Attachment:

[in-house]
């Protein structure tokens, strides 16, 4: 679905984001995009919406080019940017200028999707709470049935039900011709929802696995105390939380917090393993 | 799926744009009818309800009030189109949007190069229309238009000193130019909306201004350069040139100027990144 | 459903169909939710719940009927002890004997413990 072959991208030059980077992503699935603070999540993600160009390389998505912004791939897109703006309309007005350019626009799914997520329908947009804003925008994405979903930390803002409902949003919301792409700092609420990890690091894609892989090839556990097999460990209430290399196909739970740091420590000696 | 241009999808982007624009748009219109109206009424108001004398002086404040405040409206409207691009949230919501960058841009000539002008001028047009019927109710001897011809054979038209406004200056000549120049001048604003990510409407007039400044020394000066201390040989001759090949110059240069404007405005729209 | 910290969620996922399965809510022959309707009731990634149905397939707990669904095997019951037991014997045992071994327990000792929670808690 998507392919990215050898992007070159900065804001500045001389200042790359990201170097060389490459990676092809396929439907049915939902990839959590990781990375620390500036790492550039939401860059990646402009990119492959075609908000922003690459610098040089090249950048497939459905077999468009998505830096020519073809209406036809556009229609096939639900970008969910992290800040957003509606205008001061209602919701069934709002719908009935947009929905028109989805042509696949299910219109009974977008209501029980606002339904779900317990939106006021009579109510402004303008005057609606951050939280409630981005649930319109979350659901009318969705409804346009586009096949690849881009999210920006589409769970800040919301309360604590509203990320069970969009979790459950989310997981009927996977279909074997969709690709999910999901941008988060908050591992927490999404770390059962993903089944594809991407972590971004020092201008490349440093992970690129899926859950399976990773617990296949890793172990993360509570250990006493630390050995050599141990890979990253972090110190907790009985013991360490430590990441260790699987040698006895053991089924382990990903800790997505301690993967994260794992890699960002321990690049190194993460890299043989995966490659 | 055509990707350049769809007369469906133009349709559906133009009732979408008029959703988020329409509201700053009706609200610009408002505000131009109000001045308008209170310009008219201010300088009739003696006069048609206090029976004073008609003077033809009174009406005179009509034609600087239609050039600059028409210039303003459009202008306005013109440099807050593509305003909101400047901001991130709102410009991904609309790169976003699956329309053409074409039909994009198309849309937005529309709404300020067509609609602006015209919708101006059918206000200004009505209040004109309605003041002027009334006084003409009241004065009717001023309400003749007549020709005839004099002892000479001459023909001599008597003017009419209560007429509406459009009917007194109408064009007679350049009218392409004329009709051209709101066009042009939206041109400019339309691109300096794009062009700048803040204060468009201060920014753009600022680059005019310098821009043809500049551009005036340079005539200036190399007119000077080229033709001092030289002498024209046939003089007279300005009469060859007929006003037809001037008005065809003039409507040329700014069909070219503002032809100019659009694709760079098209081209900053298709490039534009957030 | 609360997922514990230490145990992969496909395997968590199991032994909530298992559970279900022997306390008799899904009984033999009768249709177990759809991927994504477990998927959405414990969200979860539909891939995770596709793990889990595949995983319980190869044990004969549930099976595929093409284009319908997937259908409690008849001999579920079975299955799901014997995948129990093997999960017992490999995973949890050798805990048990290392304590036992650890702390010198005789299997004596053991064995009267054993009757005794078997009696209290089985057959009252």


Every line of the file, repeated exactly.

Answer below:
[in-house]
């Protein structure tokens, strides 16, 4: 679905984001995009919406080019940017200028999707709470049935039900011709929802696995105390939380917090393993 | 799926744009009818309800009030189109949007190069229309238009000193130019909306201004350069040139100027990144 | 459903169909939710719940009927002890004997413990 072959991208030059980077992503699935603070999540993600160009390389998505912004791939897109703006309309007005350019626009799914997520329908947009804003925008994405979903930390803002409902949003919301792409700092609420990890690091894609892989090839556990097999460990209430290399196909739970740091420590000696 | 241009999808982007624009748009219109109206009424108001004398002086404040405040409206409207691009949230919501960058841009000539002008001028047009019927109710001897011809054979038209406004200056000549120049001048604003990510409407007039400044020394000066201390040989001759090949110059240069404007405005729209 | 910290969620996922399965809510022959309707009731990634149905397939707990669904095997019951037991014997045992071994327990000792929670808690 998507392919990215050898992007070159900065804001500045001389200042790359990201170097060389490459990676092809396929439907049915939902990839959590990781990375620390500036790492550039939401860059990646402009990119492959075609908000922003690459610098040089090249950048497939459905077999468009998505830096020519073809209406036809556009229609096939639900970008969910992290800040957003509606205008001061209602919701069934709002719908009935947009929905028109989805042509696949299910219109009974977008209501029980606002339904779900317990939106006021009579109510402004303008005057609606951050939280409630981005649930319109979350659901009318969705409804346009586009096949690849881009999210920006589409769970800040919301309360604590509203990320069970969009979790459950989310997981009927996977279909074997969709690709999910999901941008988060908050591992927490999404770390059962993903089944594809991407972590971004020092201008490349440093992970690129899926859950399976990773617990296949890793172990993360509570250990006493630390050995050599141990890979990253972090110190907790009985013991360490430590990441260790699987040698006895053991089924382990990903800790997505301690993967994260794992890699960002321990690049190194993460890299043989995966490659 | 055509990707350049769809007369469906133009349709559906133009009732979408008029959703988020329409509201700053009706609200610009408002505000131009109000001045308008209170310009008219201010300088009739003696006069048609206090029976004073008609003077033809009174009406005179009509034609600087239609050039600059028409210039303003459009202008306005013109440099807050593509305003909101400047901001991130709102410009991904609309790169976003699956329309053409074409039909994009198309849309937005529309709404300020067509609609602006015209919708101006059918206000200004009505209040004109309605003041002027009334006084003409009241004065009717001023309400003749007549020709005839004099002892000479001459023909001599008597003017009419209560007429509406459009009917007194109408064009007679350049009218392409004329009709051209709101066009042009939206041109400019339309691109300096794009062009700048803040204060468009201060920014753009600022680059005019310098821009043809500049551009005036340079005539200036190399007119000077080229033709001092030289002498024209046939003089007279300005009469060859007929006003037809001037008005065809003039409507040329700014069909070219503002032809100019659009694709760079098209081209900053298709490039534009957030 | 609360997922514990230490145990992969496909395997968590199991032994909530298992559970279900022997306390008799899904009984033999009768249709177990759809991927994504477990998927959405414990969200979860539909891939995770596709793990889990595949995983319980190869044990004969549930099976595929093409284009319908997937259908409690008849001999579920079975299955799901014997995948129990093997999960017992490999995973949890050798805990048990290392304590036992650890702390010198005789299997004596053991064995009267054993009757005794078997009696209290089985057959009252």